Updated UK Health Security Agency and Government guidance on self-isolation
Publication approval reference: C1527
- ICS and STP leads
- CCG accountable officers
- NHS trusts and foundation trusts:
- chief executives
- medical directors
- chief nursing officers
- chief people officers/HR directors
- All PCNs and GP practices
- All community pharmacies
- All NHS primary care dental contract holders
- All primary care optometrists and dispensing opticians
- All pathology incident directors
- ICS and STP chairs
- CCG chairs
- NHS trust and foundation trust chairs
- Local authority chief executives
- NHS regional directors
- NHS regional directors of commissioning
23 December 2021
We wrote on 16 December 2021 and are writing again to share that the UK Health Security Agency (UKHSA) and UK Government have made changes to the guidance for households with possible or confirmed coronavirus (COVID-19) infection.
Staff who have tested positive for COVID-19 may now be able to end their self-isolation period after seven days (the requirement has been 10 days), following two negative lateral flow device (LFD) tests taken 24 hours apart. The first LFD test should not be taken before the sixth day.
If both these test results are negative, they may return to work after the second (day 7) negative LFD under the following conditions:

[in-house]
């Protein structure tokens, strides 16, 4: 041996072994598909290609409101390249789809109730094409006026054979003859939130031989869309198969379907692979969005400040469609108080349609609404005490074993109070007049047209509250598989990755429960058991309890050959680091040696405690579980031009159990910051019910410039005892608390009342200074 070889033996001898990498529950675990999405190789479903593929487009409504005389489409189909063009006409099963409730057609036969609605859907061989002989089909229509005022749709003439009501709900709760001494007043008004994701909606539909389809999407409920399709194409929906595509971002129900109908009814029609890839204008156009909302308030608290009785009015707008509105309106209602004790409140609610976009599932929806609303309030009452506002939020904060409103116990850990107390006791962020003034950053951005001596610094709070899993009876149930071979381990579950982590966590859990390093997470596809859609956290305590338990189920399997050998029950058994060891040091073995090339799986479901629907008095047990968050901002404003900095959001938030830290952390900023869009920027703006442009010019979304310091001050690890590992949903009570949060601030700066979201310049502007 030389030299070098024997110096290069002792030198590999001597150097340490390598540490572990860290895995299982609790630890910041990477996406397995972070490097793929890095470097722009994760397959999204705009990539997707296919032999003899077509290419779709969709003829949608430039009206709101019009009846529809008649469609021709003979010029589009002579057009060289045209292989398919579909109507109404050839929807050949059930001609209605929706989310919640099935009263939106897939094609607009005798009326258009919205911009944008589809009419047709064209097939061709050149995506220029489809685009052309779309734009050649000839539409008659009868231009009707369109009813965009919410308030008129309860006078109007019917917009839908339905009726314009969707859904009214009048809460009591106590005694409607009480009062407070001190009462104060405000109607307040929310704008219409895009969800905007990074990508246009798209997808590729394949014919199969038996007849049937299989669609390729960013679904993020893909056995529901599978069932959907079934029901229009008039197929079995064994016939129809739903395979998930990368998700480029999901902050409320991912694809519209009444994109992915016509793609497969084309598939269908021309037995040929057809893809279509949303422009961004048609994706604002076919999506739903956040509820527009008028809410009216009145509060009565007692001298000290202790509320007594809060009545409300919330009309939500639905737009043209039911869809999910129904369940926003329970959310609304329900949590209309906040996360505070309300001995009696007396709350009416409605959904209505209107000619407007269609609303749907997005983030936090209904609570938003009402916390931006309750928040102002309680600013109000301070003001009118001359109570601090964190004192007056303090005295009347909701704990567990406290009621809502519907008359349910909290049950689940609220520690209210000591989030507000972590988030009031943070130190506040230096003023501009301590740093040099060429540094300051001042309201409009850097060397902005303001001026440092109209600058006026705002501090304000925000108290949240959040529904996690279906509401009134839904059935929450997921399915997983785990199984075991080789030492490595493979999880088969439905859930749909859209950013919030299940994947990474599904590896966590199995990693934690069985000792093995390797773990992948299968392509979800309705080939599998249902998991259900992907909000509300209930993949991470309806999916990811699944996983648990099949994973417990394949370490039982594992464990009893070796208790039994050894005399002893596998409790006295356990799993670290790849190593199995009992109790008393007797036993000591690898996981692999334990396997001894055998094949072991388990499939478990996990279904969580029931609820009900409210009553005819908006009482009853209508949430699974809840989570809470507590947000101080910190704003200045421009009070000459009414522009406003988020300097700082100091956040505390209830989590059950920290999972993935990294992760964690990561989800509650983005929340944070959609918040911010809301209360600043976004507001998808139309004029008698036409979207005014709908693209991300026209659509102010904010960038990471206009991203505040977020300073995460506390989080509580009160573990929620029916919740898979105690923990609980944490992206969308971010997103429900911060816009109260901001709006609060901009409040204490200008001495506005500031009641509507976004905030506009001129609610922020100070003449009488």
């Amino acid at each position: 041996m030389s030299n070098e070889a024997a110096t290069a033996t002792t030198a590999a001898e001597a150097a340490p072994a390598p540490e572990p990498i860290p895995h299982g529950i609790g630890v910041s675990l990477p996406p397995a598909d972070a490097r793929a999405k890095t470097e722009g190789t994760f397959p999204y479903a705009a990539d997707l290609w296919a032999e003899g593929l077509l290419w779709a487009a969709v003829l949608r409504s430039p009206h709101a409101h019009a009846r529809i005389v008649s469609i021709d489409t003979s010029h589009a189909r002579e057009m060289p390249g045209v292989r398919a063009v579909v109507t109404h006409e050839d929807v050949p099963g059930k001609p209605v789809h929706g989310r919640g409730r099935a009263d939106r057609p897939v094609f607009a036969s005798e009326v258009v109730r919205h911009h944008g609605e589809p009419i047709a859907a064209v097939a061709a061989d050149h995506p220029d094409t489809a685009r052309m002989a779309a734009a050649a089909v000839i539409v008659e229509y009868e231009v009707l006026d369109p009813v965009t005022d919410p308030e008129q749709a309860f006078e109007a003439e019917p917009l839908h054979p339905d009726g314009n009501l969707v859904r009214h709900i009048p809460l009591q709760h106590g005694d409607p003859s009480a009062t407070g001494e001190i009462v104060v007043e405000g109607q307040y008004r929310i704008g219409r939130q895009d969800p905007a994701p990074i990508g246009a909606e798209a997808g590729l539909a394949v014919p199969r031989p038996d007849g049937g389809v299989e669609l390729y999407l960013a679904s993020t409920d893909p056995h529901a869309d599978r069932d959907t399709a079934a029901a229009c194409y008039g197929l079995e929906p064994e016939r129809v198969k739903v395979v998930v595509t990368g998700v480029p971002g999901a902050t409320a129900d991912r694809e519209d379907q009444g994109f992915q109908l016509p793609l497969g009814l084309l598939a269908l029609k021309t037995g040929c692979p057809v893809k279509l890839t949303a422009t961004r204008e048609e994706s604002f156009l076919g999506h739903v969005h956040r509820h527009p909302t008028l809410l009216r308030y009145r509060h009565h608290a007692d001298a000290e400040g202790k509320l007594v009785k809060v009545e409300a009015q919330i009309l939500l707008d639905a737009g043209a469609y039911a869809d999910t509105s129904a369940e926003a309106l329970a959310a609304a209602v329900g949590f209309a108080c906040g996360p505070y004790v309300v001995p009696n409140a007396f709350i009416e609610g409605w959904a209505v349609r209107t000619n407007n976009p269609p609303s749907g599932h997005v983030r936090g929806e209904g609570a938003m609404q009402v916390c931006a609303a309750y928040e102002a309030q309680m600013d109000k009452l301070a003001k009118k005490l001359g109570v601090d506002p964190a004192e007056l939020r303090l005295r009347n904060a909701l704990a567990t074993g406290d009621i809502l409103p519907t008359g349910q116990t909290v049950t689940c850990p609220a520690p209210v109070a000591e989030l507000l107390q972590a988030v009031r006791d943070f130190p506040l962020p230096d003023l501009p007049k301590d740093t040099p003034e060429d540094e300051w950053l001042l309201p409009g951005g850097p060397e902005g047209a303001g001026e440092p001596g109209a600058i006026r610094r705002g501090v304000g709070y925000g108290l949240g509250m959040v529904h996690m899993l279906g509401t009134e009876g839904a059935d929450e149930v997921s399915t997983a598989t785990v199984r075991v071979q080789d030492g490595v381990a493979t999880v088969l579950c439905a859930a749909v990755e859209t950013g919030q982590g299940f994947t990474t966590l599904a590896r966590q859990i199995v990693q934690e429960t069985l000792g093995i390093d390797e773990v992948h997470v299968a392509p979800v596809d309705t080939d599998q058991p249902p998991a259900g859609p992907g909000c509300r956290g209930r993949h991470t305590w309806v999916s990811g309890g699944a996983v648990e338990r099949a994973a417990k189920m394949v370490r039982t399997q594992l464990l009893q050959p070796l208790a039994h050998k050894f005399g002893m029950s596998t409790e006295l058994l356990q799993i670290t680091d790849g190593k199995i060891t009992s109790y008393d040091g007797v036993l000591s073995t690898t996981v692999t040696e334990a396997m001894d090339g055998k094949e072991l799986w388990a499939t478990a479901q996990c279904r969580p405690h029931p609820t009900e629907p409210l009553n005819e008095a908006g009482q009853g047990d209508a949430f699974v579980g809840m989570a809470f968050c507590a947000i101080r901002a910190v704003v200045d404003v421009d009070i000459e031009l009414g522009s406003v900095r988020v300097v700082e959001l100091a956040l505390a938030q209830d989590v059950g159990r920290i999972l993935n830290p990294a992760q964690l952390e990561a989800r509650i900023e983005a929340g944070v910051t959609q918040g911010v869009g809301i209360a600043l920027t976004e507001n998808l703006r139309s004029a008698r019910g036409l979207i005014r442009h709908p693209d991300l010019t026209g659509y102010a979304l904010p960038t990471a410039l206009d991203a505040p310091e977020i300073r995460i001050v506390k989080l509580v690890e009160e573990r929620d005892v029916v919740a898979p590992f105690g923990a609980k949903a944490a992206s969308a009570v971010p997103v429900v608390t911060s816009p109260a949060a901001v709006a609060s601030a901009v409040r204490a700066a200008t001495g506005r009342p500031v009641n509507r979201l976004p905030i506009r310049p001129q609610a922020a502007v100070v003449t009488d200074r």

- The staff member should not have any COVID-19 symptoms.
- The staff member should continue to perform LFD tests every day for the remainder of the 10-day isolation period to increase the sensitivity for any residual transmission risk.
- If any LFD test result is positive the staff member should continue to isolate and should wait 24 hours before taking the next LFD test.
- On days the staff member is working, the LFD test should be taken at home prior to beginning their shift, as close as possible to their start time.
- All staff must comply with all recommended infection control precautions.
- If the staff member works with patients or residents who are especially vulnerable to COVID-19, a risk assessment should be undertaken, and consideration given to redeployment for the remainder of the 10-day isolation period.
If any of the above cannot be met, the staff member should not come to work and should follow the stay at home guidance for the full 10-day period.
Professor Em Wilkinson-Brice | NHS Deputy Chief People Officer
Ruth May | Chief Nursing Officer, England
Dr Nikita Kanani | Medical Director for Primary Care
Professor Stephen Powis | National Medical Director